FANS of The Skids are flocking to Dunfermline Carnegie Library & Galleries for a special exhibition.

The showcase celebrates the work and music of frontman Richard Jobson and the iconic punk rockers in their hometown.

From 1977, the year that the influential group formed in Dunfermline, right up to 2018 with the release of their first album in 35 years, the exhibition includes some incredible and unusual pieces of memorabilia.

The collection, which runs until August 28, also boasts artwork and photographs submitted by fans and the band themselves.

The venue for this exhibition is significant for the band. In the building’s former guise, a then teenaged Jobson would seek heat and respite to pen lyrics to some of The Skids’ earliest hits under the roof of the world’s first Carnegie Library.

Some of these original lyric sheets are on show in the exhibition.

Jobson’s artwork ‘Scared to Dance’ – named for the first Skids album – will also be displayed, along with footage from their gigs over the years.

From posters and photographs to lyrics and rare vinyl records, the show promises to be a treasure trove for fans old and new.

The Skids played their first gig on August 19, 1977 at the Bellville Hotel in Pilmuir Street. Within six months they had released the Charles EP on the No Bad record label.

Guitarist and co-writer Stuart Adamson left the band after the recording of their third (and most commercially successful) album The Absolute Game in 1980.

He went on to scale new heights as Big Country’s frontman, while The Skids continued on for one more LP release before calling it a day at their peak in 1982.

The exhibition also looks at the career of Jobson – musician, poet, film maker, author and broadcaster, and visitors will be able to see some of his work in these mediums. A series of talks and celebratory events will be held in celebration of the band’s history.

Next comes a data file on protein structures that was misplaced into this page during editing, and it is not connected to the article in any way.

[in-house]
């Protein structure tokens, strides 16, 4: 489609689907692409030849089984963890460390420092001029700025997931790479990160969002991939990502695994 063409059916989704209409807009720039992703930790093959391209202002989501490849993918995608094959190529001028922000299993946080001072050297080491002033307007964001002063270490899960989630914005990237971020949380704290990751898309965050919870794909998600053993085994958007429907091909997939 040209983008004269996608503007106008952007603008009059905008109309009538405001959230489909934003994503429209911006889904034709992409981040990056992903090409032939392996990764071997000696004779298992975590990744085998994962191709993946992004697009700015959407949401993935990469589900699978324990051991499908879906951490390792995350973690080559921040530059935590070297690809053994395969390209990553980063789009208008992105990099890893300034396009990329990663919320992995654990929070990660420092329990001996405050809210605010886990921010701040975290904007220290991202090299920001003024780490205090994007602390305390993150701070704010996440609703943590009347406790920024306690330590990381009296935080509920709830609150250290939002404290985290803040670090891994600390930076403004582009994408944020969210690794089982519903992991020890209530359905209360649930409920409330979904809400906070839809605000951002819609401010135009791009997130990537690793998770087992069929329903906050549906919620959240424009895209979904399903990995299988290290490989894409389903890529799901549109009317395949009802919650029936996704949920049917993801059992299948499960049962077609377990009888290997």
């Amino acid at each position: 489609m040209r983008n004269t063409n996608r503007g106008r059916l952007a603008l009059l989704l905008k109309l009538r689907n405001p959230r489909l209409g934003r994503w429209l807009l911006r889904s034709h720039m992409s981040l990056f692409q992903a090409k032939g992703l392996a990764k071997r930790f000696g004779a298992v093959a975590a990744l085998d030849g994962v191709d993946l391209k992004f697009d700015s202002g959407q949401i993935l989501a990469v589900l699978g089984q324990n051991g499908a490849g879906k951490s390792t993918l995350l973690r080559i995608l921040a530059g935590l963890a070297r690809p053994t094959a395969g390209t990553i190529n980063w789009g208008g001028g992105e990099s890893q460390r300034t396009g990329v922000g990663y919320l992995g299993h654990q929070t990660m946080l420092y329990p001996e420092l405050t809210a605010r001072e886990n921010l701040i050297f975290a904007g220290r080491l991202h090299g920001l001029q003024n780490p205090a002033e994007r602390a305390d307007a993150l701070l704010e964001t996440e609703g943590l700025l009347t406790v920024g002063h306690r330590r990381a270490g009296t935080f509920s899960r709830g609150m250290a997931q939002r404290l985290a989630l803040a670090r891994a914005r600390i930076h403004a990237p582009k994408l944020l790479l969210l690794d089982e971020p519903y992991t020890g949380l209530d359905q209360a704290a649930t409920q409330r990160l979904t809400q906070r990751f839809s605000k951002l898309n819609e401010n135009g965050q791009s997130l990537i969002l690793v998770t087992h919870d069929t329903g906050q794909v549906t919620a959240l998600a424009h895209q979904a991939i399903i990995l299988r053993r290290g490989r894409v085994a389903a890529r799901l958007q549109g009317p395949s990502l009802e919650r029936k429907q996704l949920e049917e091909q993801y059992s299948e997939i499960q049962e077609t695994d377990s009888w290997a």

Both Calum Miller and Calum Traynor, of PJ Molloys and Weekend Revolution, have played a key part in organising the first ever Skids convention throughout the town on May 19 & 20.

Two live shows will be played at PJ’s on both the Saturday and Sunday, while Jobson reads extracts from his new novel, Into the Valley, and will be taking questions from fans at the galleries during the weekend.

The first showing of The Skids documentary, which followed the band on their 40th anniversary tour around the UK, will be screened throughout the weekend.

The Old Town Barber Club in Maygate will also be converted into a gin bar, with drinks being served on the Sunday.

Speaking to the Press in January, Jobson said: He said: “This is going to be such a great event for our fans and ourselves. It’s an exciting time. We’re really looking forward to the shows, exhibition, documentary and the gin bar as well.

“If you had told me years ago that this convention would be happening after a 40th anniversary tour and a new album, I wouldn’t have believed you.”